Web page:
The problems and challenges in Iraq are purely local, not part of a regional conflagration, as per Hamdan v Remsfeld. SCOTUS had it right, which is why the President and the Republican Congress developed the remedy, to that decision, that they did.

    It's all good.

  4. Here's a congressman. a democrat, from western Washington state who was against the war from the git-go, and now thinks that a precipitous withdrawal would be a mistake. The whole coastal, urbanized part of Washington state is the stronghold of the democrats in that state. Get over the Cascades,to the east. you might find a republican or two.

  5. What is "a precipitous withdrawal"?

    Ms Clinton and Mr Obama, have I believe, discussed an 18 to 24 month timeline for withdrawal.

    That is as fast as the US could leave, taking most of our stuff with US.

    Would that be a precipitus withdrawal?

    Or does a precipitus withdrawal mean destroying US equipment in place, boarding chartered airliners and beating a swift bug-out retreat?

    Would Mr Warner's suggestion of 5,000 troops home for Christmas be a precipitous withdrawal?

    Or is any withdrawal, prior to General Mixon's two year estimate or Mr Cordesman's three to five year estimate of Iraqi forces sustainability, to be considered precipitous?

    The definition of precipitous:
    "hasty: done with very great haste and without due deliberation."

    That would rule out almost any US withdrawal, at this point in time, as there has been a great amount of political deliberation, in Congress, on the subject of withdrawal.

    An 18 to 24 month timeline, not hasty. Mr Gates wrote to Ms Clinton to tell her that "Plans" for a non-precipitous withdrawal were in the works.

    Who, in a position of authority, does favor a "precipitous withdrawal".
    One done without deliberation?

    Even the Democrats, like Mr Reid and Mr Murtha, favor planning and deliberation, setting the start date for any withdrawal months in advance.
    Not precipitious at all.

  6. What is
    "a precipitous withdrawal"?
    It's a Hell of a mess, and don't let anyone tell you otherwise:

    Ask any of those folks in the midwest paddling around in canoes, and you'll find out soon enough.
    Find some High Ground, and wait out the storm.

  7. A 'precipitous withdrawal' is a withdrawal before accomplishing....ah you know. Ask the congressman.

  8. Is Warner still married to Liz?
    I'd probly withdraw precipitously from that.

  9. Marriages
    Warner's first marriage was to banking heiress Catherine Mellon, the granddaughter of billionaire Andrew Mellon, with whom he has three children; they divorced in 1973. He married actress Elizabeth Taylor on December 4, 1976; they divorced November 7, 1982. He married real estate agent Jeanne Vander Myde on December 15, 2003.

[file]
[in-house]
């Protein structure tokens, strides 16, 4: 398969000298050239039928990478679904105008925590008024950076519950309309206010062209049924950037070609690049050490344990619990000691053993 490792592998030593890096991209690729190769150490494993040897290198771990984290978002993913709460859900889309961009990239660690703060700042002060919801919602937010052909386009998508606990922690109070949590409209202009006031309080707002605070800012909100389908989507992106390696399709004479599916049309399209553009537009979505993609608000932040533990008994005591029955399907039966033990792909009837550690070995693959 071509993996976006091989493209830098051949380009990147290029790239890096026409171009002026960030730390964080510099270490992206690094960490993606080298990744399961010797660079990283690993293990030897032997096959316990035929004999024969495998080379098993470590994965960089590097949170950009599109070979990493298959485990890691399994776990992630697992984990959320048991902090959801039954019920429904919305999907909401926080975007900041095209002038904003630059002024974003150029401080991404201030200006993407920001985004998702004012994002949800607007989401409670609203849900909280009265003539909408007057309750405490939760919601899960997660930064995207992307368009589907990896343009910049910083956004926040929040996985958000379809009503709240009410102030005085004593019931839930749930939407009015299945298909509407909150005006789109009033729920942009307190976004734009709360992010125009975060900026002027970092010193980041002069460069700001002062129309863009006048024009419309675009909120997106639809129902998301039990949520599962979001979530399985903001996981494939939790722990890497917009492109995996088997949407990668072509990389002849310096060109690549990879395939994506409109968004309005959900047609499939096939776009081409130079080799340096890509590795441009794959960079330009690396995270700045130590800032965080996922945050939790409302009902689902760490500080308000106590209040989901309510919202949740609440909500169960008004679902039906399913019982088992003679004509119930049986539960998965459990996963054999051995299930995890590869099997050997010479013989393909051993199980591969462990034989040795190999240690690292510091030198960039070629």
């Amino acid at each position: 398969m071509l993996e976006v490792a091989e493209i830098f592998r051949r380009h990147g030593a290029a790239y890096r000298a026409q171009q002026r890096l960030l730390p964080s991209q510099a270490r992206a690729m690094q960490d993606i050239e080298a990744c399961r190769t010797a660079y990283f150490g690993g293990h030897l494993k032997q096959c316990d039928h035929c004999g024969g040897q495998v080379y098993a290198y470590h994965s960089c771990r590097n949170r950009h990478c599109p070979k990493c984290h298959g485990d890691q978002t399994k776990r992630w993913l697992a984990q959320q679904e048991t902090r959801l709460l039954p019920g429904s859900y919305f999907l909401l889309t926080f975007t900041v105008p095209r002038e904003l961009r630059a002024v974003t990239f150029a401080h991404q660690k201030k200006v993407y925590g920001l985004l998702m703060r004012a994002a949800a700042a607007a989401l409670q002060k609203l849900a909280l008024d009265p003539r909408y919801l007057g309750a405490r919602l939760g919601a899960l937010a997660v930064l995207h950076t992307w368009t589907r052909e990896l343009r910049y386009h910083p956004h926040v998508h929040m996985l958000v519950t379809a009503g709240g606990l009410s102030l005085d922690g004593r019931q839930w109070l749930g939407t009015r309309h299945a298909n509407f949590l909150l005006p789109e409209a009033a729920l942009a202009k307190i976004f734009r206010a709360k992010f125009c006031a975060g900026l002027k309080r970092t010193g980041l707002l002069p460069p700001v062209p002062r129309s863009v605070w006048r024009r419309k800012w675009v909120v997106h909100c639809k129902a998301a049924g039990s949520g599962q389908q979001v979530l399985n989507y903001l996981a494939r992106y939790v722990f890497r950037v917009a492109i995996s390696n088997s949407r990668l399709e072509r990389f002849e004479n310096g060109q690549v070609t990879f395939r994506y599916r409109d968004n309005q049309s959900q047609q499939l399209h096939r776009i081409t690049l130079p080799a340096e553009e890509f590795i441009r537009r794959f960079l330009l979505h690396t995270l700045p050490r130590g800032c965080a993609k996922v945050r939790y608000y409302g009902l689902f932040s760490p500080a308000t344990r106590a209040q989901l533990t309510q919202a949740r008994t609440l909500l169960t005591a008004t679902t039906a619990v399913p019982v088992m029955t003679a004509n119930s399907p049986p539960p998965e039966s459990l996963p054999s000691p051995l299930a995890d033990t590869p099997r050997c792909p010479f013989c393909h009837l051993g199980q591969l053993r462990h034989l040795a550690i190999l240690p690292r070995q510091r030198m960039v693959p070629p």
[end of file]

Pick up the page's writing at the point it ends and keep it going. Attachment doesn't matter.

No farm girls for John!

  10. He is one of five World War II veterans left in the United States Senate.[1] (the others are Daniel Inouye (D-HI), Daniel Akaka (D-HI), Ted Stevens (R-AK) and Frank Lautenberg (D-NJ).)
    I don't think many would include Lautenberg as one of the LIVING WWII vets in the Senate.
    Last time I looked, InNoWay and Acocka could pass for Korean vets.
    Akaka just wants to pass Hawaiian Nationhood, however.

  11. He joined the Marine Corps in October 1950, after the outbreak of the Korean War, and served in Korea as a ground officer with the 1st Marine Aircraft Wing. He continued in the Marine Corps Reserves after the war, eventually reaching the rank of captain. He then resumed his studies, receiving his law degree in 1953. That year, he became a law clerk to Chief Judge E. Barrett Prettyman of the United States Court of Appeals. In 1956, he became an assistant US attorney; in 1960 he entered private law practice.

    Speaking of Prettymen, I've been telling everyone I run into that San Fran Joke Rufus linked to.
    Brought down the house at the doctor's office and Radio Shack.
    (some good guffaws, at least)

  12. Liz left the truck driver, and is now on her own, I think. If she is still alive. Is she still alive? I always thought she was way over rated as an actress, anyway. Those Gabor girls had her beat by 'a country mile'.

  13. :) That was a funny joke, alright.

    Liz didn't seem to have much of a sense of humor, and always seemed to come over as kind of stuck-up. The Gabors, they knew how to laugh.

  14. "In 1994, Warner campaigned for a former state Republican Attorney General turned Independent candidate Marshall Coleman against fellow Republican Oliver North in North's unsuccessful campaign to unseat Virginia's Democratic Sen. Chuck Robb. North's loss to Robb was very close, with Coleman finishing in single digits and looking like a spoiler. This time, Warner's actions were seen as the direct cause of a fellow Republican's loss.
    Once an Asshole,
    Always an Asshole.

  15. Yeah, right up to the time her stupid chaufer slammed her into a light poles.